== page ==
Assessing Body Image and Quality
of Life in Medical Settings
THOMAS F. CASH
Many variables influence patients' evaluations of their health-related quality of life (HRQOL). Surprisingly, body image assessment has not been well integrated into the HRQOL literature, despite consistent observations that changes in physical appearance, function, and body integrity are central to the experience of illness and medical treatment (see Part VI of this volume).
In this brief chapter it is impossible to address fully the medical contexts and range of issues relevant to HRQOL and body image assessment. However, we can articulate the benefits of improving body image evaluation in HRQOL assessment and provide a general structure for planning body image assessment in the context of HRQOL issues.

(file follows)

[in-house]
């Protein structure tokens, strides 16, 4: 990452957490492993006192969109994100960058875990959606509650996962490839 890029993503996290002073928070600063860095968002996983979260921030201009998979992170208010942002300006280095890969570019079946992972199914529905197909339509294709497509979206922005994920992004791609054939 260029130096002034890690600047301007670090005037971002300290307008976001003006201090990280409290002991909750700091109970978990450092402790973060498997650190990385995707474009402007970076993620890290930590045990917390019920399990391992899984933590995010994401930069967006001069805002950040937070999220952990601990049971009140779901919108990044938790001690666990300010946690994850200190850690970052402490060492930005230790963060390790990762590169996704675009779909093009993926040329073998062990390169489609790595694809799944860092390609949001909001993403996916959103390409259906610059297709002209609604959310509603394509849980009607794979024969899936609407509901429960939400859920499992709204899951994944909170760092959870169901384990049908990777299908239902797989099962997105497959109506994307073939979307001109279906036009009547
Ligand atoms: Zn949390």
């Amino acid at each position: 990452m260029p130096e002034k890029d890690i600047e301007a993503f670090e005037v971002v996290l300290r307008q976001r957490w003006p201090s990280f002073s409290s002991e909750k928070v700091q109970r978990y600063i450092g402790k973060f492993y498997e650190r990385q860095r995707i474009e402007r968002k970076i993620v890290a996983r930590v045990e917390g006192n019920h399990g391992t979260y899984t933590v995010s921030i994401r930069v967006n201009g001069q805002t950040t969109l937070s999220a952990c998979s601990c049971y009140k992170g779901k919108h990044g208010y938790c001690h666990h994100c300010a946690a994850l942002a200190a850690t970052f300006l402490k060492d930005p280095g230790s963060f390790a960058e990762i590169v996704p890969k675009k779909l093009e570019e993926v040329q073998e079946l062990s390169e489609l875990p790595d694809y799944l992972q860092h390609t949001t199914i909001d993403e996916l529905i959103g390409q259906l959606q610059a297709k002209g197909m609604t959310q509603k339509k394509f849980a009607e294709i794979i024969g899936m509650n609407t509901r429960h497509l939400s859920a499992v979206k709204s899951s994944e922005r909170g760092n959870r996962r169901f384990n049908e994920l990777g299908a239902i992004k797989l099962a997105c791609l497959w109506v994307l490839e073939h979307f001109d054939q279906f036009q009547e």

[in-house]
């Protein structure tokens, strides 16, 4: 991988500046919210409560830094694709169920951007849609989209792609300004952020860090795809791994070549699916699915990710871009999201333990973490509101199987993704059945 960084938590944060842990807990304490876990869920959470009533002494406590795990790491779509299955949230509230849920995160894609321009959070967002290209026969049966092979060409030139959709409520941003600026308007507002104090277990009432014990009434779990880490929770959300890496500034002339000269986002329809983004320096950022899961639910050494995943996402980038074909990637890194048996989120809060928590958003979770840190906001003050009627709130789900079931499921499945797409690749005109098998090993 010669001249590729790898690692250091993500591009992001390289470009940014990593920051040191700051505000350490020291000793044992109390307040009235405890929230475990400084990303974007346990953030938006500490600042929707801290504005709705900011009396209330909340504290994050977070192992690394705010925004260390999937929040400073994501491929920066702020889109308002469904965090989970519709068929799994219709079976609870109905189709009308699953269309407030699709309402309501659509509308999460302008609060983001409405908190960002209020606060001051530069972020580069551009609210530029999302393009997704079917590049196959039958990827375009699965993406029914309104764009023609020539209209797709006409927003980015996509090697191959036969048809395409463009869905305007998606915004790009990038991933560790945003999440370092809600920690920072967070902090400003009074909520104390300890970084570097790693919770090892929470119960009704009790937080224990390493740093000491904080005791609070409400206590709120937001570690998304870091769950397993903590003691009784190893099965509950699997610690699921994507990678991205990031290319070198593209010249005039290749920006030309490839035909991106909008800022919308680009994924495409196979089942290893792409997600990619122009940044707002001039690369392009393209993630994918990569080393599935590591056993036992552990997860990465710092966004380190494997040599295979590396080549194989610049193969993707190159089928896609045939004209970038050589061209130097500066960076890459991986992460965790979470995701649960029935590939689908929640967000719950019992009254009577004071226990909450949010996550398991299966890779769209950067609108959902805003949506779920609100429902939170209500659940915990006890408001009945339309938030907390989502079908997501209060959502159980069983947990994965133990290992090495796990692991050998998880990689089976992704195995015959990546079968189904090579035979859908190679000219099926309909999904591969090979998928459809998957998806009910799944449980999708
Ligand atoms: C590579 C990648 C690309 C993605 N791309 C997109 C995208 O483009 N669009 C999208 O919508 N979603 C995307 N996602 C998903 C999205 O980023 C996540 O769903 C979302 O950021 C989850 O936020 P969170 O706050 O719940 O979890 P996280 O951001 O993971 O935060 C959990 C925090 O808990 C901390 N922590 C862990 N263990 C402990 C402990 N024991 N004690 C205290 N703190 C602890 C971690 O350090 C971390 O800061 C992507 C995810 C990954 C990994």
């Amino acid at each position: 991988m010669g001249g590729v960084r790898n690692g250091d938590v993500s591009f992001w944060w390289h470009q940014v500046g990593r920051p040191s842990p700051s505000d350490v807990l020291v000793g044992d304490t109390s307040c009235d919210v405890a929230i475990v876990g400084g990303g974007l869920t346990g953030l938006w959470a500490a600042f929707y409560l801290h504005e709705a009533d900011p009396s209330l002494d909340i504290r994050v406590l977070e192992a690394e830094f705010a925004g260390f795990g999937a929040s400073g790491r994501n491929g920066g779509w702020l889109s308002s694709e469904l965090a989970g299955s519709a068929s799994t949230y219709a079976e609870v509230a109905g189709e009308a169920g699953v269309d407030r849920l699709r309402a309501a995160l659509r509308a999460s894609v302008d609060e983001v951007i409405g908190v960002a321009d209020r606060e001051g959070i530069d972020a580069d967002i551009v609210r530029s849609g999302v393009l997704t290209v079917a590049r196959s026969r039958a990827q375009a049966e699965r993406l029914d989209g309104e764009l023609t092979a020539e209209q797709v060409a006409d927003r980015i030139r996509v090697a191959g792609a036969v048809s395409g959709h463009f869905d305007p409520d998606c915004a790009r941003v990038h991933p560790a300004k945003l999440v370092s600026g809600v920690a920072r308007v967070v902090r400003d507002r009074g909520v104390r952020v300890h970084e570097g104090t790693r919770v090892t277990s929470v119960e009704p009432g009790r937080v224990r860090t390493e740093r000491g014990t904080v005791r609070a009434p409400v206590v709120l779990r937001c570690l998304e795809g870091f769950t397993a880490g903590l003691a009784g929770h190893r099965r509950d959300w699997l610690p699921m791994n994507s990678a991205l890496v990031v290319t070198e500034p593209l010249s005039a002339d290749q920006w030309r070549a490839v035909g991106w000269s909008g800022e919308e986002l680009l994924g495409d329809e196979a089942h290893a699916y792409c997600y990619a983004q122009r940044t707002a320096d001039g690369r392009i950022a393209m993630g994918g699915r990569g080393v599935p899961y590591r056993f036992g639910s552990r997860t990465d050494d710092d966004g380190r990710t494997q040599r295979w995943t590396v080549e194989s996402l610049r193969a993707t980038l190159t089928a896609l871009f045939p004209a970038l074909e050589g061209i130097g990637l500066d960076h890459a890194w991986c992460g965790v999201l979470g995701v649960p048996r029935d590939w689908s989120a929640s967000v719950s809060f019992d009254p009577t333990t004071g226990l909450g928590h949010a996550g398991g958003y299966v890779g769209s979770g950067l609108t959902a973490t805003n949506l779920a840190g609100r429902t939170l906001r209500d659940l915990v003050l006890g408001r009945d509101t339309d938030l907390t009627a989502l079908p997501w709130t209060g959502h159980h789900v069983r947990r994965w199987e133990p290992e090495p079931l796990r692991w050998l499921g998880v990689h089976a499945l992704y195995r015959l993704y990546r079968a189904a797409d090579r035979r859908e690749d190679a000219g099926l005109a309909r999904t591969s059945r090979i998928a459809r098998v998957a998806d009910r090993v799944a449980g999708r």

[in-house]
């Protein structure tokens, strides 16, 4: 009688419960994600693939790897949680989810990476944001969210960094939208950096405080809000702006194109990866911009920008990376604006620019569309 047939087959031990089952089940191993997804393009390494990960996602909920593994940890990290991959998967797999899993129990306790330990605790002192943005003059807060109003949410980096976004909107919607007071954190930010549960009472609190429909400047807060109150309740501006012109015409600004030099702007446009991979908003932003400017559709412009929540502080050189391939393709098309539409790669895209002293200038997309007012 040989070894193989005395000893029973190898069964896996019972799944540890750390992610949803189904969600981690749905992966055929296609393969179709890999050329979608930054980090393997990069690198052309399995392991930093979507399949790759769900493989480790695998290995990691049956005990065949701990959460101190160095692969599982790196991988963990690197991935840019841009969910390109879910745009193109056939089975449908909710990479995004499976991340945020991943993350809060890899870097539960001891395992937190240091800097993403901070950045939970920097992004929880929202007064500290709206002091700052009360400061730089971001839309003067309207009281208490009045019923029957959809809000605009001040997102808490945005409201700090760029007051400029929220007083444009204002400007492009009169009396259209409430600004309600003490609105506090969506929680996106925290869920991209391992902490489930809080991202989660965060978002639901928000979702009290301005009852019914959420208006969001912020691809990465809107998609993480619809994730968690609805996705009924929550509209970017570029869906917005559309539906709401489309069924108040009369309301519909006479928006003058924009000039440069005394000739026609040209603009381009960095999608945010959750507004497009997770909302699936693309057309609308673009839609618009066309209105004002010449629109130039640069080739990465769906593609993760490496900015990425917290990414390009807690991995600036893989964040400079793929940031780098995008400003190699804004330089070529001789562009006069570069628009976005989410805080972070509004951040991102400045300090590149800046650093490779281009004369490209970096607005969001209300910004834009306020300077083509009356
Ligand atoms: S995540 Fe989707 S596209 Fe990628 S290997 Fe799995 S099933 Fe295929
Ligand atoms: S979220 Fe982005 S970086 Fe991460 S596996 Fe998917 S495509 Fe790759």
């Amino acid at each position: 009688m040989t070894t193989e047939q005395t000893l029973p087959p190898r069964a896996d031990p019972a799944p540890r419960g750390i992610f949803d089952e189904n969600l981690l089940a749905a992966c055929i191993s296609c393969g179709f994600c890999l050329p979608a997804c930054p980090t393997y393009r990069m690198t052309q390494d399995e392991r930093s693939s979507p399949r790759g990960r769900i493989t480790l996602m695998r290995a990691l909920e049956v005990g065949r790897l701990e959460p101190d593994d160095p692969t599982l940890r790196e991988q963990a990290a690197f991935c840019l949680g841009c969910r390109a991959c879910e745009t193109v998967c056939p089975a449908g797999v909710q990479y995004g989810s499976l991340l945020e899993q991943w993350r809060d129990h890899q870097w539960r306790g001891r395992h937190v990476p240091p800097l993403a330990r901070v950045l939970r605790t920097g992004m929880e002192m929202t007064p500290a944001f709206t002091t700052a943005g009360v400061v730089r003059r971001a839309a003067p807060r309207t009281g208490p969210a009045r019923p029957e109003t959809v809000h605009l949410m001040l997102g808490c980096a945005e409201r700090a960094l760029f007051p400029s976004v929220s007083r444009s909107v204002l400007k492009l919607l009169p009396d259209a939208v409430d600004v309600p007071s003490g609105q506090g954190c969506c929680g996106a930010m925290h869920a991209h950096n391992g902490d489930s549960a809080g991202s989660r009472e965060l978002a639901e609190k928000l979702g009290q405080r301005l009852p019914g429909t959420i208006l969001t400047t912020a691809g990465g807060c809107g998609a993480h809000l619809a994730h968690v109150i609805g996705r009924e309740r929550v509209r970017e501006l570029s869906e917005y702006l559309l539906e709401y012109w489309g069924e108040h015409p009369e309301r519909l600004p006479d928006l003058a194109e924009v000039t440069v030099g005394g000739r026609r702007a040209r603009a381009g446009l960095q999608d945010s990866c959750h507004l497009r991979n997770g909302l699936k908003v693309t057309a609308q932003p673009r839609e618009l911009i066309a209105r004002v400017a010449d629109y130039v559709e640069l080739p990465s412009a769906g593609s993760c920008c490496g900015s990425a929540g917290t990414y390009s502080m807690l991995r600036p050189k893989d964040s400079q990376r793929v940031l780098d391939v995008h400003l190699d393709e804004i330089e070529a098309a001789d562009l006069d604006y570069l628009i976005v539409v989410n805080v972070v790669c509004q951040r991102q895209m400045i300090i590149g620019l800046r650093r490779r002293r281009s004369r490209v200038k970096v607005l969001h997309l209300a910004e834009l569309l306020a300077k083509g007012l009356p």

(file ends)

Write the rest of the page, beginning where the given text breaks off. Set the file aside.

To provide the most effective and efficient clinical services that maximize patients' HRQOL, we must readily distinguish between patients who do, and do not, have body image concerns. Currently, we have limited data regarding the epidemiology of body image concerns in specific medical populations. However, it appears safe to conclude that of all individuals experiencing any particular medical problem, only a minority report body image concerns. These findings are consistent with Fisher's observations in his 1986 comprehensive review, Development and Structure of the Body Image.